2014-05-19. The Big Melt Accelerates.

posted May 22, 2014, 9:11 AM by Alan Gould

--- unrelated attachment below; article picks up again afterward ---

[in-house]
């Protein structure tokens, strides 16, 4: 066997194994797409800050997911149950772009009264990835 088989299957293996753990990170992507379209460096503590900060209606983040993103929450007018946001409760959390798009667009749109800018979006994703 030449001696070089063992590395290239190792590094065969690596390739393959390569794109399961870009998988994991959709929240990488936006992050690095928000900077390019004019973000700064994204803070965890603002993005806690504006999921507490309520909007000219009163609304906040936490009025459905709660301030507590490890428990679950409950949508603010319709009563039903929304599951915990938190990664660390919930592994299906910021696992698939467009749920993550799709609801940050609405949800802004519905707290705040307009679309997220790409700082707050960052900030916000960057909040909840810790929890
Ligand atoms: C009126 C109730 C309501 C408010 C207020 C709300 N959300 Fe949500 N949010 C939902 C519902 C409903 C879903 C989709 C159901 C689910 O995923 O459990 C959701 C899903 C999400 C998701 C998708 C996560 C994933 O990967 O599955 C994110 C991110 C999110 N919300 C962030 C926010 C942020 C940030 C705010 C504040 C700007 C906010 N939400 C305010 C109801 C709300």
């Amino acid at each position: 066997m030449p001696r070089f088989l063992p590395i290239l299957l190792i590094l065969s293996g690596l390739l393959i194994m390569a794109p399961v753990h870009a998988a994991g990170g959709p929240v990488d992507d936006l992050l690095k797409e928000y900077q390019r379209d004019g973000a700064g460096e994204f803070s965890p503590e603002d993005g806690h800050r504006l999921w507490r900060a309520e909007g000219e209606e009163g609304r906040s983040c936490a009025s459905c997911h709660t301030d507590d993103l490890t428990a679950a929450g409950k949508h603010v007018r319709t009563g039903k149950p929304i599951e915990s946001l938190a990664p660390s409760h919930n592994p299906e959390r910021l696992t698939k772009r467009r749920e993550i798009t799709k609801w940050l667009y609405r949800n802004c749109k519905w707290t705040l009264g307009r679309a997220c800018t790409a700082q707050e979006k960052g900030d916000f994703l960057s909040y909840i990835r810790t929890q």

For GSS Climate Change chapter 8.  Excerpt: Centuries from now, a large swath of the West Antarctic ice sheet is likely to be gone, its hundreds of trillions of tons of ice melted, causing a four-foot rise in already swollen seas. Scientists reported last week that the scenario may be inevitable, with new research concluding that some giant glaciers had passed the point of no return, possibly setting off a chain reaction that could doom the rest of the ice sheet. For many, the research signaled that changes in the earth’s climate have already reached a tipping point, even if global warming halted immediately. ...A full melt would cause sea level to rise 215 feet. During recent ice ages, glaciers expanded from the poles and covered nearly a third of the continents. And in the distant past there were episodes known as Snowball Earth, when the entire planet froze over. At the other extreme, a warm period near the end of the age of dinosaurs may have left the earth ice-free. Today the amount of ice is modest — 10 percent of land areas, nearly all of that in Greenland and Antarctica. ...In an analysis last year of the satellite and ground measurements, a team of scientists led by Alex S. Gardner, an earth scientist at Clark University in Worcester, Mass., who is moving to NASA’s Jet Propulsion Laboratory, concluded that, on average, glaciers in all regions were withering away, dumping 260 billion metric tons of water into the ocean every year. ...Greenland, with 10 percent of the world’s ice, has enough to raise sea level by 23 feet. “I still think Greenland is the most important thing to watch for this century,” Dr. Scambos said. ...Researchers from Dartmouth found that another side effect from global warming, forest fires, made the melting even worse. Soot from fires elsewhere in the world landed on Greenland snow, making it darker, causing it to absorb more heat.... http://www.nytimes.com/2014/05/20/science/the-melting-isnt-glacial.html - By Kenneth Chang, The New York Times.
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